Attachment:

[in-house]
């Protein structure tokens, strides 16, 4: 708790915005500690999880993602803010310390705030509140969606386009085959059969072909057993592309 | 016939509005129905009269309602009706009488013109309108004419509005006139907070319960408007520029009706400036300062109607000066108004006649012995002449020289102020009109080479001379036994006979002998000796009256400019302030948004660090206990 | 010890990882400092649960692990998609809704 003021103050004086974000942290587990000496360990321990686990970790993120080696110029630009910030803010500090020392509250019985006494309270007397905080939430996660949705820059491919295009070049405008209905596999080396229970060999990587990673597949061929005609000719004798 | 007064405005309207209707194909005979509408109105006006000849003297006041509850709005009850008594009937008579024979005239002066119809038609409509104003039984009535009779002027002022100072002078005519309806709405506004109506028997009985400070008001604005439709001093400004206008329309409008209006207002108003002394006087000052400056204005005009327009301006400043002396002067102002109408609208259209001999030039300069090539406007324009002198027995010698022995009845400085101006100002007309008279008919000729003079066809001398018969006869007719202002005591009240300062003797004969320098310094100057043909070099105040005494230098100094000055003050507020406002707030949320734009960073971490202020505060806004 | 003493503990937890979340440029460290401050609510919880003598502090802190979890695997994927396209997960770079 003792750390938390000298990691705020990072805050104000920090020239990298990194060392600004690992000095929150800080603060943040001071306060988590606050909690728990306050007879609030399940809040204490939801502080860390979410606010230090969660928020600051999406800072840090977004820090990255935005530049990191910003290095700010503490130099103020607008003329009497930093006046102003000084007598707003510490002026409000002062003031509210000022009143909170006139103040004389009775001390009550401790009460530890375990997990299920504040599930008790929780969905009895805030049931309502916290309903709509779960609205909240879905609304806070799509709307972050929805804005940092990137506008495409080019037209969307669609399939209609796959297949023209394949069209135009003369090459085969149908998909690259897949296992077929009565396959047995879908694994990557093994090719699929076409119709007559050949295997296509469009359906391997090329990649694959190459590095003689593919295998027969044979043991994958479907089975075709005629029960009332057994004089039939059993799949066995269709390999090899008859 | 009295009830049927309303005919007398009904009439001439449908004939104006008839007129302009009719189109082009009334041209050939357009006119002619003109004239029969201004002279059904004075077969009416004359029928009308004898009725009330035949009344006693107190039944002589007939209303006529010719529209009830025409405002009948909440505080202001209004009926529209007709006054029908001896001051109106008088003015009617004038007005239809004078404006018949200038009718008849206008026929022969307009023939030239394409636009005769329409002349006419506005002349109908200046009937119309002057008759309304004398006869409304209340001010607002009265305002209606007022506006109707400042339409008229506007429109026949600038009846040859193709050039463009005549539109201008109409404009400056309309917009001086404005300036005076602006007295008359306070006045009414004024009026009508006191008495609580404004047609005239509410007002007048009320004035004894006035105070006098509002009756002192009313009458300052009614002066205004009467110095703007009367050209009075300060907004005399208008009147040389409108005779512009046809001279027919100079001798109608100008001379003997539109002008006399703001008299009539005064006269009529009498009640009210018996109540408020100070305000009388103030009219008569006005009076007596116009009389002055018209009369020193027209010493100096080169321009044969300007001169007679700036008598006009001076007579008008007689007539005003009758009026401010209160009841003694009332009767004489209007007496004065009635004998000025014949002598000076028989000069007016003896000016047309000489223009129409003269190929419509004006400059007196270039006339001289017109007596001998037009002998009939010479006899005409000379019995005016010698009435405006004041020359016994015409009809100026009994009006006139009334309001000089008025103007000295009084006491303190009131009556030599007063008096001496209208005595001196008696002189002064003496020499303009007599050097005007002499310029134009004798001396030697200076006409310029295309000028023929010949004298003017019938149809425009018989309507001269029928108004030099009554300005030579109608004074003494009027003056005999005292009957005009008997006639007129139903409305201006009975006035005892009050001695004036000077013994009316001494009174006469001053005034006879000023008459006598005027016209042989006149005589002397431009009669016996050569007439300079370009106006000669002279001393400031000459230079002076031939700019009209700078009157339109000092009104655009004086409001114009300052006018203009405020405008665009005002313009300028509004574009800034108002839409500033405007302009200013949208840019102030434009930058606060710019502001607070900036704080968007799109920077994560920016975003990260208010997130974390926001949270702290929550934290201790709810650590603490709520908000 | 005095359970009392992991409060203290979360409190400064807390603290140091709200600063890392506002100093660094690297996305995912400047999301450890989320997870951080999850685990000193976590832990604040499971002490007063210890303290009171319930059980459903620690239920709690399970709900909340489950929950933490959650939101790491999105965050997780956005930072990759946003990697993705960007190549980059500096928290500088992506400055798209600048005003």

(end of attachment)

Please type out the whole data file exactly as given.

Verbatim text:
[in-house]
């Protein structure tokens, strides 16, 4: 708790915005500690999880993602803010310390705030509140969606386009085959059969072909057993592309 | 016939509005129905009269309602009706009488013109309108004419509005006139907070319960408007520029009706400036300062109607000066108004006649012995002449020289102020009109080479001379036994006979002998000796009256400019302030948004660090206990 | 010890990882400092649960692990998609809704 003021103050004086974000942290587990000496360990321990686990970790993120080696110029630009910030803010500090020392509250019985006494309270007397905080939430996660949705820059491919295009070049405008209905596999080396229970060999990587990673597949061929005609000719004798 | 007064405005309207209707194909005979509408109105006006000849003297006041509850709005009850008594009937008579024979005239002066119809038609409509104003039984009535009779002027002022100072002078005519309806709405506004109506028997009985400070008001604005439709001093400004206008329309409008209006207002108003002394006087000052400056204005005009327009301006400043002396002067102002109408609208259209001999030039300069090539406007324009002198027995010698022995009845400085101006100002007309008279008919000729003079066809001398018969006869007719202002005591009240300062003797004969320098310094100057043909070099105040005494230098100094000055003050507020406002707030949320734009960073971490202020505060806004 | 003493503990937890979340440029460290401050609510919880003598502090802190979890695997994927396209997960770079 003792750390938390000298990691705020990072805050104000920090020239990298990194060392600004690992000095929150800080603060943040001071306060988590606050909690728990306050007879609030399940809040204490939801502080860390979410606010230090969660928020600051999406800072840090977004820090990255935005530049990191910003290095700010503490130099103020607008003329009497930093006046102003000084007598707003510490002026409000002062003031509210000022009143909170006139103040004389009775001390009550401790009460530890375990997990299920504040599930008790929780969905009895805030049931309502916290309903709509779960609205909240879905609304806070799509709307972050929805804005940092990137506008495409080019037209969307669609399939209609796959297949023209394949069209135009003369090459085969149908998909690259897949296992077929009565396959047995879908694994990557093994090719699929076409119709007559050949295997296509469009359906391997090329990649694959190459590095003689593919295998027969044979043991994958479907089975075709005629029960009332057994004089039939059993799949066995269709390999090899008859 | 009295009830049927309303005919007398009904009439001439449908004939104006008839007129302009009719189109082009009334041209050939357009006119002619003109004239029969201004002279059904004075077969009416004359029928009308004898009725009330035949009344006693107190039944002589007939209303006529010719529209009830025409405002009948909440505080202001209004009926529209007709006054029908001896001051109106008088003015009617004038007005239809004078404006018949200038009718008849206008026929022969307009023939030239394409636009005769329409002349006419506005002349109908200046009937119309002057008759309304004398006869409304209340001010607002009265305002209606007022506006109707400042339409008229506007429109026949600038009846040859193709050039463009005549539109201008109409404009400056309309917009001086404005300036005076602006007295008359306070006045009414004024009026009508006191008495609580404004047609005239509410007002007048009320004035004894006035105070006098509002009756002192009313009458300052009614002066205004009467110095703007009367050209009075300060907004005399208008009147040389409108005779512009046809001279027919100079001798109608100008001379003997539109002008006399703001008299009539005064006269009529009498009640009210018996109540408020100070305000009388103030009219008569006005009076007596116009009389002055018209009369020193027209010493100096080169321009044969300007001169007679700036008598006009001076007579008008007689007539005003009758009026401010209160009841003694009332009767004489209007007496004065009635004998000025014949002598000076028989000069007016003896000016047309000489223009129409003269190929419509004006400059007196270039006339001289017109007596001998037009002998009939010479006899005409000379019995005016010698009435405006004041020359016994015409009809100026009994009006006139009334309001000089008025103007000295009084006491303190009131009556030599007063008096001496209208005595001196008696002189002064003496020499303009007599050097005007002499310029134009004798001396030697200076006409310029295309000028023929010949004298003017019938149809425009018989309507001269029928108004030099009554300005030579109608004074003494009027003056005999005292009957005009008997006639007129139903409305201006009975006035005892009050001695004036000077013994009316001494009174006469001053005034006879000023008459006598005027016209042989006149005589002397431009009669016996050569007439300079370009106006000669002279001393400031000459230079002076031939700019009209700078009157339109000092009104655009004086409001114009300052006018203009405020405008665009005002313009300028509004574009800034108002839409500033405007302009200013949208840019102030434009930058606060710019502001607070900036704080968007799109920077994560920016975003990260208010997130974390926001949270702290929550934290201790709810650590603490709520908000 | 005095359970009392992991409060203290979360409190400064807390603290140091709200600063890392506002100093660094690297996305995912400047999301450890989320997870951080999850685990000193976590832990604040499971002490007063210890303290009171319930059980459903620690239920709690399970709900909340489950929950933490959650939101790491999105965050997780956005930072990759946003990697993705960007190549980059500096928290500088992506400055798209600048005003």